Italy's aerospace and defence champion Finmeccanica has completed the latest stage of its transformation, posting a set of strong full-year results for 2015 as well as unveiling its new proposed identity, with the group from 1 January 2017 to be known as Leonardo.
Finmeccanica's 2015 financial performance would have more than satisfied most established industrial companies, but in the context of a half decade of financial and legal turmoil the full-year result counts as little short of a renaissance.
The good numbers have clearly been in the works for a year now – 2015 saw the first positive bottom-line result since 2010 – but a strong outcome for the year just past vindicates a turnaround strategy that has been five years in the making as management divested its loss-making rail and energy divisions to focus on its core aerospace and defence businesses.
It says: “All the profitability indicators showed a sharp improvement, both overall and in the main sectors." For the group, revenue was up 1.8% to €13 billion ($14.6 billion) and profit before interest and taxes soared 48% to €1.21 billion; return on sales increased by 1.6%, to 9.3%.
Crucially, a group net debt that had reached crippling levels during the worst of its troubles came down by more than 17% to less than €3.3 billion. “This significant growth is evidence of the actions taken to improve industrial process and optimise costs," it says.
Finmeccanica’s troubles date to a disastrous 2011 that saw a net loss of more than €2.3 billion on heavy losses in power, road and rail and a €750 million write-down against defects in fuselage sections and horizontal stabilisers supplied to the Boeing 787. Subsequent woes included allegations that AgustaWestland paid to win a lucrative sale of VVIP helicopters to India.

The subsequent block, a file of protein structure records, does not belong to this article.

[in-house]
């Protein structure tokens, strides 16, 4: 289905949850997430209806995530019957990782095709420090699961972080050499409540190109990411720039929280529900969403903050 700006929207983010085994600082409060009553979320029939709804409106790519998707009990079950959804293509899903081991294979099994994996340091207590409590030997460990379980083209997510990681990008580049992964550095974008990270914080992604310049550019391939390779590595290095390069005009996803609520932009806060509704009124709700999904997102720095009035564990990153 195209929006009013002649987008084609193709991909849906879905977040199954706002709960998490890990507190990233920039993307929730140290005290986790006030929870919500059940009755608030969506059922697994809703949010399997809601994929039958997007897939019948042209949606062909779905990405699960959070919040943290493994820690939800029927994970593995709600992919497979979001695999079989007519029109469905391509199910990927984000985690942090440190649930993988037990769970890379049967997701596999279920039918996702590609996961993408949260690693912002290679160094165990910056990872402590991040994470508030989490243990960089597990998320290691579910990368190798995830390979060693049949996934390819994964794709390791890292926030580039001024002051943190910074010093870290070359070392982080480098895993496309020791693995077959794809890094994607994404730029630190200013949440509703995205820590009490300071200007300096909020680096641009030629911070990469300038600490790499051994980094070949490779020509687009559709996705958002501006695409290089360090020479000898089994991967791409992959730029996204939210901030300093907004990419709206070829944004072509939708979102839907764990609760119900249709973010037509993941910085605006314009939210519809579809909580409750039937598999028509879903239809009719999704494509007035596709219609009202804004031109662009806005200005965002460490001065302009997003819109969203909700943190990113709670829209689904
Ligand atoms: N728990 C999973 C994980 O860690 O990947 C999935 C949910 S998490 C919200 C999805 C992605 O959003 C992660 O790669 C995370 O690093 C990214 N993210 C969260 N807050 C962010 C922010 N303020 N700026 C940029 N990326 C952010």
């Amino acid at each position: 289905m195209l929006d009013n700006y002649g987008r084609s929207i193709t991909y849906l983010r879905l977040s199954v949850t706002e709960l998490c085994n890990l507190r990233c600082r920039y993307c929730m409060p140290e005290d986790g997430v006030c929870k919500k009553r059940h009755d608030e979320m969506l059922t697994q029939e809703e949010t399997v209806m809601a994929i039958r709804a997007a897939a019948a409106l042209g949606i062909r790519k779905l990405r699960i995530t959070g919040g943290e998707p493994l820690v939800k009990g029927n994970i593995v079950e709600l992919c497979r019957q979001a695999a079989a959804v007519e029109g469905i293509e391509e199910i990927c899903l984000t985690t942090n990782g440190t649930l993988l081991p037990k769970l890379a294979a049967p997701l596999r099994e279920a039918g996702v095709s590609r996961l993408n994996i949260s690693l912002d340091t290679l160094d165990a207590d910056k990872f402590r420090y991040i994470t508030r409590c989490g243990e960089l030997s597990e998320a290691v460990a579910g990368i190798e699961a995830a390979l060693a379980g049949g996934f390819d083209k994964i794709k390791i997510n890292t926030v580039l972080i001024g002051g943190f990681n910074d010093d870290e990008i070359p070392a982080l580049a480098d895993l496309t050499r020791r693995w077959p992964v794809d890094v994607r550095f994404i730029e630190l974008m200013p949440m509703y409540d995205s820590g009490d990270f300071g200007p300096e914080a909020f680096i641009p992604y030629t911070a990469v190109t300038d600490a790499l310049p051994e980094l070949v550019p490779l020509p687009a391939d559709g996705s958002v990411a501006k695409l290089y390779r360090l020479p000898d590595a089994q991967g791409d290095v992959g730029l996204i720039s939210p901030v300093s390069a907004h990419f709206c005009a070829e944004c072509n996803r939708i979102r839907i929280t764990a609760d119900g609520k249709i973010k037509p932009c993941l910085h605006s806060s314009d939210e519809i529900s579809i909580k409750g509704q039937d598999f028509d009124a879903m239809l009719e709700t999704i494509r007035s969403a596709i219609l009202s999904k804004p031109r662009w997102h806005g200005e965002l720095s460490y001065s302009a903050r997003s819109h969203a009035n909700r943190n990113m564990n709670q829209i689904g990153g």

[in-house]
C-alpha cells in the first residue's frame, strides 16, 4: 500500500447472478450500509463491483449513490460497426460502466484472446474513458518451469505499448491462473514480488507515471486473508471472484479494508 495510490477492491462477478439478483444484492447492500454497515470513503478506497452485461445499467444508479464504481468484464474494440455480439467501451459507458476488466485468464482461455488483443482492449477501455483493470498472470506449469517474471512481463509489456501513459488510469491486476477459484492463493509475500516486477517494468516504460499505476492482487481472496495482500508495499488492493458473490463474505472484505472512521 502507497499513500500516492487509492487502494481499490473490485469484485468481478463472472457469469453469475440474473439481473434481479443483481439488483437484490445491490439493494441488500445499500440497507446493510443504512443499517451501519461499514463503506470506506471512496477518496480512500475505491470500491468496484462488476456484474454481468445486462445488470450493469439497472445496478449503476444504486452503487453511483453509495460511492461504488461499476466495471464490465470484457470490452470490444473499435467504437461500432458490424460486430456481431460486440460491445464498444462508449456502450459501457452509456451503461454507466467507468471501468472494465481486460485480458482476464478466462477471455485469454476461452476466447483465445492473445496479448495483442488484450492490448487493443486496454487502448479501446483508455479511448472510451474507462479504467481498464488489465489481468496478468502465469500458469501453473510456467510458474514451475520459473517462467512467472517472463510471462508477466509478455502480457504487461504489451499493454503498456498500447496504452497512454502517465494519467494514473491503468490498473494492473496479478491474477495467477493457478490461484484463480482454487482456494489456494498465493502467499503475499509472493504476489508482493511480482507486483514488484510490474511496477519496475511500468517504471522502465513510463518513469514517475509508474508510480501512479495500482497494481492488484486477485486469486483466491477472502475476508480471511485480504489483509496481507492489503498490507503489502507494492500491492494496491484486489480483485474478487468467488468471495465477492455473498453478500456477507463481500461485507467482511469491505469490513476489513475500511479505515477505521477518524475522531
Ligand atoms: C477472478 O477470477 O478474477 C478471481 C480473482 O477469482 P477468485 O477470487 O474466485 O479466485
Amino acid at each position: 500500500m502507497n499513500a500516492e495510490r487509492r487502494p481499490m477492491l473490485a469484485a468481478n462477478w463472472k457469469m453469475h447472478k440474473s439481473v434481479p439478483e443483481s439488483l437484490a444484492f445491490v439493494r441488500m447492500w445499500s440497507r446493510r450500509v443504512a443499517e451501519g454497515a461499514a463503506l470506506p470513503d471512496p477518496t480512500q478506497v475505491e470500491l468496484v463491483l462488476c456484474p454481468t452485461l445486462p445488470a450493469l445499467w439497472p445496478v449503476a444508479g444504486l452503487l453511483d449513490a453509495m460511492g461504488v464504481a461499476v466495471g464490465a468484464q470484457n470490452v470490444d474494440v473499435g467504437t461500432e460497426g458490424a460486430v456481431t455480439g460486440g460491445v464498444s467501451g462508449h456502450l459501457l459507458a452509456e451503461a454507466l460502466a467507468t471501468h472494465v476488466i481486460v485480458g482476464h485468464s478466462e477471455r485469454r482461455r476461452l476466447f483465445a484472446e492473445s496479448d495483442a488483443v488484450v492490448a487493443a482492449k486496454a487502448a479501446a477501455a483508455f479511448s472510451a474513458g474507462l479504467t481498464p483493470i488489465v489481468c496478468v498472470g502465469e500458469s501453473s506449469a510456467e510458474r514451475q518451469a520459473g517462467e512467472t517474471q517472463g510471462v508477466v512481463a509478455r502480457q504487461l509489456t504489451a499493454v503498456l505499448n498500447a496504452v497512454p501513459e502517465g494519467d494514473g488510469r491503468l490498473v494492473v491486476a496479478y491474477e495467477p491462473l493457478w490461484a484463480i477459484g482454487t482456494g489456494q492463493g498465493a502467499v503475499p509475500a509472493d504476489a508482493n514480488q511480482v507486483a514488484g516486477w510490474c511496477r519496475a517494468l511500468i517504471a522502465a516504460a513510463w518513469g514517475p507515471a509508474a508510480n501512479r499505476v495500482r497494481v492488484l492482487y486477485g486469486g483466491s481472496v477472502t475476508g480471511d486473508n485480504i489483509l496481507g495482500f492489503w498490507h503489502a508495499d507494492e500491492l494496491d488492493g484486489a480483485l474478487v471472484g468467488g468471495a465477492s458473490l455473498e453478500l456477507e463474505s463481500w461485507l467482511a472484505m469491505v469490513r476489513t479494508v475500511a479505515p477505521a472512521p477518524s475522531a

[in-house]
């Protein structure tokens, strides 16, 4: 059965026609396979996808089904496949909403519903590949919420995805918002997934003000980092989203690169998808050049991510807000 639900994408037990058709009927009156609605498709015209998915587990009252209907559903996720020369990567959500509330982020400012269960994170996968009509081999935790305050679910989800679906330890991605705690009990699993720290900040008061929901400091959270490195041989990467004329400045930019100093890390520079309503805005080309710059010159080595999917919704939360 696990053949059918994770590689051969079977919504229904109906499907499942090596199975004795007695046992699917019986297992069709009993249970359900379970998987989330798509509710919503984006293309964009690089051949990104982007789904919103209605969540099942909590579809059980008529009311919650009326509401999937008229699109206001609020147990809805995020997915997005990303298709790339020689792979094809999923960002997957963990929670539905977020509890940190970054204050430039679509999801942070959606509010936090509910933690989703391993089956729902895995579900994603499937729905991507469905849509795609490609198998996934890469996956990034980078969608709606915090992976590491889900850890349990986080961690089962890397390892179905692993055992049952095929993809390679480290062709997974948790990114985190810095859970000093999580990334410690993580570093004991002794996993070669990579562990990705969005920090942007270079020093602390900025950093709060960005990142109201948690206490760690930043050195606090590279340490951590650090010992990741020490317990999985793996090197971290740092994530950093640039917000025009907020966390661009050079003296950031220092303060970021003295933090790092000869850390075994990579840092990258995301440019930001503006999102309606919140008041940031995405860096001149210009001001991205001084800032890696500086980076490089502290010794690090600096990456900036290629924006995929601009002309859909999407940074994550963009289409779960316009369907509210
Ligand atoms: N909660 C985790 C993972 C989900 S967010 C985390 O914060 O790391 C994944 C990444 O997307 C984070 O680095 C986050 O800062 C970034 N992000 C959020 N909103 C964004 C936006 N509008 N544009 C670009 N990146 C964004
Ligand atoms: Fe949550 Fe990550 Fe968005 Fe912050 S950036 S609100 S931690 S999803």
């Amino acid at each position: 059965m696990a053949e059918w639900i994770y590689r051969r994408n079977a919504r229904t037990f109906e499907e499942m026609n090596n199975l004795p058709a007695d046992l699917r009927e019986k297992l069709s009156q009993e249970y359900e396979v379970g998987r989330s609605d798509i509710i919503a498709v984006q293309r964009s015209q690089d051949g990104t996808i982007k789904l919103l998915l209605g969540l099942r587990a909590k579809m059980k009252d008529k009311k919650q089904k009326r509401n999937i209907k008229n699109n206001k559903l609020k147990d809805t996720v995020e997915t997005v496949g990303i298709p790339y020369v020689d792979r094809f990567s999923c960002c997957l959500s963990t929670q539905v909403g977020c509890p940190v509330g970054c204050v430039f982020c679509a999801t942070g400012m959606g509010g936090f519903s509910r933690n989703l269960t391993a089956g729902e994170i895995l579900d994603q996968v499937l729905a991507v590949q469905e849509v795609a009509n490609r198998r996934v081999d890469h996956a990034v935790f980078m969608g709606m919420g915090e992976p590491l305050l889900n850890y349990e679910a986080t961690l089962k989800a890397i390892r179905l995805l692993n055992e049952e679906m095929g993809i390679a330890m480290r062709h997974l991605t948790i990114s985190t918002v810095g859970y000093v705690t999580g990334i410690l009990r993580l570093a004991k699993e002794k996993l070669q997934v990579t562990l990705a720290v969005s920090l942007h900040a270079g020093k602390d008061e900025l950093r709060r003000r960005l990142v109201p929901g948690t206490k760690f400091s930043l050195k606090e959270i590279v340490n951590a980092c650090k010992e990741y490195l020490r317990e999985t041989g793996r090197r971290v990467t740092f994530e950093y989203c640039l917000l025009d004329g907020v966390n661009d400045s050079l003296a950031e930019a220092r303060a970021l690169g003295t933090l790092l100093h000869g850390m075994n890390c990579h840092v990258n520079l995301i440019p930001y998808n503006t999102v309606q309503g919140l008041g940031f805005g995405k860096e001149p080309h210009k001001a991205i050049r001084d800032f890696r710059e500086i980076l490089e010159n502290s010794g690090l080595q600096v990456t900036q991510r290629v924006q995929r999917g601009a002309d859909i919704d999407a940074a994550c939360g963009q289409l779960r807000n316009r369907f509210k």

The plan to consolidate around aerospace, and tighten lines of management control while pushing responsibility for financial performance down to division and business level, was laid out in the wake of that 2011 shock.
For 2015, the AgustaWestland helicopters division saw revenues gain 2.4% to €4.48 billion and EBITA gain 2.8% to €543 million, though order intake was down 14.2% in a very soft helicopter market.
In aeronautics – the Alenia Aermacchi businesses – revenue edged down less than 1% but EBITA gained nearly a third (31.6%) to €312 million, with good results in a difficult global defence market helping offset the soft helicopter market.
A result that goes some way to vindicating what once looked like a grand strategic error came from the defence electronics sector, where EBITA more than doubled to €424 million on revenue up 5.7% to €5.27 billion. Significantly, the US side of that division – DRS – turned in a profit of €114 million, up from just €22 million in 2014. DRS was acquired, during a European push to buy into the then-booming US defence market, for $4.5 billion just before the financial crisis broke in 2008. The subsequent US defence spending squeeze has left the company struggling ever since.